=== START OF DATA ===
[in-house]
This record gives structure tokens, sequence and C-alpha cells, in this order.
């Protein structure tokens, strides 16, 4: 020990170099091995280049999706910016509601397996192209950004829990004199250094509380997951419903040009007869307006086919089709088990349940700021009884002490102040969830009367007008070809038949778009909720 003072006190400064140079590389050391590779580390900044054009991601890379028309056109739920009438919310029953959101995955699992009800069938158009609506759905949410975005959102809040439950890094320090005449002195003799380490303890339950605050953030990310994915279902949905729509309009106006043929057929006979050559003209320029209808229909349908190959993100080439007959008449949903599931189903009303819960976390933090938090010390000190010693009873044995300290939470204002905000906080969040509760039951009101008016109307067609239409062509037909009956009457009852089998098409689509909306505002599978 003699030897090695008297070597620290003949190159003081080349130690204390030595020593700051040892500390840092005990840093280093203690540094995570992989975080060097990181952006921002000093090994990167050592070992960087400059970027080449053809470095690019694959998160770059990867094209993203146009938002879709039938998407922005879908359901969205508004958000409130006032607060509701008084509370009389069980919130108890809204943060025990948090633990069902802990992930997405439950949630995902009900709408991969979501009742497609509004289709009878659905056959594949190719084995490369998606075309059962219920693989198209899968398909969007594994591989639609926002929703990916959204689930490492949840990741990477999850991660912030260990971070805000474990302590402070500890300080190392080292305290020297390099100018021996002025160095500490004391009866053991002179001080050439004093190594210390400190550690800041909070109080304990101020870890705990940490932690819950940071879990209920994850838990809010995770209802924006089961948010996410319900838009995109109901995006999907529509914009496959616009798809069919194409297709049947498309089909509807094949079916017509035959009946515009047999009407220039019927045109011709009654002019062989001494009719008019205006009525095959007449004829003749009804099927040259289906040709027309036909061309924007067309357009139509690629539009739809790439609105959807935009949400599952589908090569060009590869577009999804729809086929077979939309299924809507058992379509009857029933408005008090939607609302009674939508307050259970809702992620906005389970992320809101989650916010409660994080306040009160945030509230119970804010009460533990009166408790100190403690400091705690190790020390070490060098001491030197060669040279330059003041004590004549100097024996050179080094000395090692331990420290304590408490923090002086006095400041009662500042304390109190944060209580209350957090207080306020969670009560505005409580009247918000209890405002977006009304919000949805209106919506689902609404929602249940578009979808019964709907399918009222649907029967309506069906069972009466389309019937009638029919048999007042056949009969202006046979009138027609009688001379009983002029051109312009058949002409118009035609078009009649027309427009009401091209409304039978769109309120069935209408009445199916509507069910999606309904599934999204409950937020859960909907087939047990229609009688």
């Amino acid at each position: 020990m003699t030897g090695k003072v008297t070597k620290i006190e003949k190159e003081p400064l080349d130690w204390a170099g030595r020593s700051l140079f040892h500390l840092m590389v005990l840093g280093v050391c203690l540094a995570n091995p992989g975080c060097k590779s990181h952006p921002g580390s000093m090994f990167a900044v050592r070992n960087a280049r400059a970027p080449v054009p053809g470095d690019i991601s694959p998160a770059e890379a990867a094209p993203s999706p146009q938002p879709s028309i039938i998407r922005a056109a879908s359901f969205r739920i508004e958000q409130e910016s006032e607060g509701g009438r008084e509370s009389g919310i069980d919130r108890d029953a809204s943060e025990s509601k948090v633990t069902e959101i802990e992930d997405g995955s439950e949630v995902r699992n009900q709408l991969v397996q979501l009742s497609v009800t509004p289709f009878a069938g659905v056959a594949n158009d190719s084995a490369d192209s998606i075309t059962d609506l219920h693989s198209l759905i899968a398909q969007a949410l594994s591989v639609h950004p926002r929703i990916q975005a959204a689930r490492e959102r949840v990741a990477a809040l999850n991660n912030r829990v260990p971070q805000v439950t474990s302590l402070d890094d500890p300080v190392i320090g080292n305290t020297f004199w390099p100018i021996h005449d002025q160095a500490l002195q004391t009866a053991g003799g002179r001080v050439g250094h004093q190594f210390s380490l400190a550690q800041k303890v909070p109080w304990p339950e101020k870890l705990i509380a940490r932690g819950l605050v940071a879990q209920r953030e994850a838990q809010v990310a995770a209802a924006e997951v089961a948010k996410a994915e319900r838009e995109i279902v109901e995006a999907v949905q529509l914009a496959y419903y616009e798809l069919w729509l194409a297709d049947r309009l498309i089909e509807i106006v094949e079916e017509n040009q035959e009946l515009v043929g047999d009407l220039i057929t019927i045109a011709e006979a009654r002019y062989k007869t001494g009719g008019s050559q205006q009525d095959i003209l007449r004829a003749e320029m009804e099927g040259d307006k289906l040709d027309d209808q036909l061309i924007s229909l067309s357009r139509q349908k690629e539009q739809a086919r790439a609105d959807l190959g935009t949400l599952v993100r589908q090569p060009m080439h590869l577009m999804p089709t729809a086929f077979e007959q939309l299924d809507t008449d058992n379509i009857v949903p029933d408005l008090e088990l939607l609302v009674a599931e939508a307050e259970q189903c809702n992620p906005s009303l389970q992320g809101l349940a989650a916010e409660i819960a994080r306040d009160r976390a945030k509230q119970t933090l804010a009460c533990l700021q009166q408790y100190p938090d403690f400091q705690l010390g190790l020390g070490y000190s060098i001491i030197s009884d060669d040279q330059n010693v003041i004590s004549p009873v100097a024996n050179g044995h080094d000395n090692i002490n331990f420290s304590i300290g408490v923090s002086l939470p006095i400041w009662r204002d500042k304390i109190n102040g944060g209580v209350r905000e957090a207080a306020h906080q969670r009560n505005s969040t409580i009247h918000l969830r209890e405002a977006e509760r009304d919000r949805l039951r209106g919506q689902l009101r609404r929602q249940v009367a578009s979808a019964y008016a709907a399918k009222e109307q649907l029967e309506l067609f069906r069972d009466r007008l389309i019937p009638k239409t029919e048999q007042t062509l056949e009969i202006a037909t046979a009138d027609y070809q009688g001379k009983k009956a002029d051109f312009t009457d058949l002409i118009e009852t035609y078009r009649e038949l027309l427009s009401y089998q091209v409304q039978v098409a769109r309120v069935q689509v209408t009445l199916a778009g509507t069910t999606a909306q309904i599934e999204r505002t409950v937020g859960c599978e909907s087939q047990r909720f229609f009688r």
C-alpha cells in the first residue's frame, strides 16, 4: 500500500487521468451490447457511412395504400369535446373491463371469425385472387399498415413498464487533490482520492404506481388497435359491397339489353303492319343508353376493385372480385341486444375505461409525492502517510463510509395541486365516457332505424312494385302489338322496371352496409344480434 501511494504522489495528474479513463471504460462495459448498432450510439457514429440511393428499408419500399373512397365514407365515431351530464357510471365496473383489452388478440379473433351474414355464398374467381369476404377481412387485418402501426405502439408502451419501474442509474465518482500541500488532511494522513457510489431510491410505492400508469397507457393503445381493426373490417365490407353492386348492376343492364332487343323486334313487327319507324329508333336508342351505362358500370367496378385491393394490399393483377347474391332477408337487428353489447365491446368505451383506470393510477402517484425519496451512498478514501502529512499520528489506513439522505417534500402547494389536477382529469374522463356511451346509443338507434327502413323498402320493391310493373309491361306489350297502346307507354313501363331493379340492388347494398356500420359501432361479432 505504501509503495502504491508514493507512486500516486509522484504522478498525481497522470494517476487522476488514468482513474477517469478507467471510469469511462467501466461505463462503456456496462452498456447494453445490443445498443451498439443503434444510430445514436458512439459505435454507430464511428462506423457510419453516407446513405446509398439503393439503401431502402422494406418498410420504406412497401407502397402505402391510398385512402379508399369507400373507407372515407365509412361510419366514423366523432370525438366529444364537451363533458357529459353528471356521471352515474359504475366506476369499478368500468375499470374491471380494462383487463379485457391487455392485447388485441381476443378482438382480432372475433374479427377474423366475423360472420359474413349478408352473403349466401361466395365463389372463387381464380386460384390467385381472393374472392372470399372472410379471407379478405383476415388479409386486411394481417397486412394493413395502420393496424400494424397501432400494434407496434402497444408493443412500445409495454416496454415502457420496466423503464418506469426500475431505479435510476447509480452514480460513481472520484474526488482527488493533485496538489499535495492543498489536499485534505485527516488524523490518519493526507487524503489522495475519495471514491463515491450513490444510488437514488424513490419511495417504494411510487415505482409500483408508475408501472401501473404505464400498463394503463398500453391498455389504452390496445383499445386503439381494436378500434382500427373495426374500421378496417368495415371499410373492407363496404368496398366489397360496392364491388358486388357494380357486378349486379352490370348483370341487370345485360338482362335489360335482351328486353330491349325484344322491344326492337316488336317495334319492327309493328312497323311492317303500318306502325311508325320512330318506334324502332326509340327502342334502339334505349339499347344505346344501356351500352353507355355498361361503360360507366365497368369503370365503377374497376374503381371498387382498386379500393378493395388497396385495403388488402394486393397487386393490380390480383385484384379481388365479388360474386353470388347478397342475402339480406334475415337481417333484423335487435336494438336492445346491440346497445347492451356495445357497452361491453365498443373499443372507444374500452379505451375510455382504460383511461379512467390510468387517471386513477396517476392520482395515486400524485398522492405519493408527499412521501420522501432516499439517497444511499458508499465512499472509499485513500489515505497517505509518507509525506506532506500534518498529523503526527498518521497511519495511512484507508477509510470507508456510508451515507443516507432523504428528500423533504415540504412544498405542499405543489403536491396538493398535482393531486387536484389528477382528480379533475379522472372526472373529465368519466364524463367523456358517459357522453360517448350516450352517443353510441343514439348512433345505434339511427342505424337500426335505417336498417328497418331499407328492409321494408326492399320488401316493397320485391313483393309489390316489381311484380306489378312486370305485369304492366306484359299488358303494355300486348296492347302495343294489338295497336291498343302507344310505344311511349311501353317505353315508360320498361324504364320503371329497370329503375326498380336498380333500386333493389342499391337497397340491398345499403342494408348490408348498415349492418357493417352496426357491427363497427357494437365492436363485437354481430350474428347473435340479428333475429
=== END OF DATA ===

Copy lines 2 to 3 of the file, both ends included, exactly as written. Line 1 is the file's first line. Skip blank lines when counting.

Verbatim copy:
This record gives structure tokens, sequence and C-alpha cells, in this order.
């Protein structure tokens, strides 16, 4: 020990170099091995280049999706910016509601397996192209950004829990004199250094509380997951419903040009007869307006086919089709088990349940700021009884002490102040969830009367007008070809038949778009909720 003072006190400064140079590389050391590779580390900044054009991601890379028309056109739920009438919310029953959101995955699992009800069938158009609506759905949410975005959102809040439950890094320090005449002195003799380490303890339950605050953030990310994915279902949905729509309009106006043929057929006979050559003209320029209808229909349908190959993100080439007959008449949903599931189903009303819960976390933090938090010390000190010693009873044995300290939470204002905000906080969040509760039951009101008016109307067609239409062509037909009956009457009852089998098409689509909306505002599978 003699030897090695008297070597620290003949190159003081080349130690204390030595020593700051040892500390840092005990840093280093203690540094995570992989975080060097990181952006921002000093090994990167050592070992960087400059970027080449053809470095690019694959998160770059990867094209993203146009938002879709039938998407922005879908359901969205508004958000409130006032607060509701008084509370009389069980919130108890809204943060025990948090633990069902802990992930997405439950949630995902009900709408991969979501009742497609509004289709009878659905056959594949190719084995490369998606075309059962219920693989198209899968398909969007594994591989639609926002929703990916959204689930490492949840990741990477999850991660912030260990971070805000474990302590402070500890300080190392080292305290020297390099100018021996002025160095500490004391009866053991002179001080050439004093190594210390400190550690800041909070109080304990101020870890705990940490932690819950940071879990209920994850838990809010995770209802924006089961948010996410319900838009995109109901995006999907529509914009496959616009798809069919194409297709049947498309089909509807094949079916017509035959009946515009047999009407220039019927045109011709009654002019062989001494009719008019205006009525095959007449004829003749009804099927040259289906040709027309036909061309924007067309357009139509690629539009739809790439609105959807935009949400599952589908090569060009590869577009999804729809086929077979939309299924809507058992379509009857029933408005008090939607609302009674939508307050259970809702992620906005389970992320809101989650916010409660994080306040009160945030509230119970804010009460533990009166408790100190403690400091705690190790020390070490060098001491030197060669040279330059003041004590004549100097024996050179080094000395090692331990420290304590408490923090002086006095400041009662500042304390109190944060209580209350957090207080306020969670009560505005409580009247918000209890405002977006009304919000949805209106919506689902609404929602249940578009979808019964709907399918009222649907029967309506069906069972009466389309019937009638029919048999007042056949009969202006046979009138027609009688001379009983002029051109312009058949002409118009035609078009009649027309427009009401091209409304039978769109309120069935209408009445199916509507069910999606309904599934999204409950937020859960909907087939047990229609009688």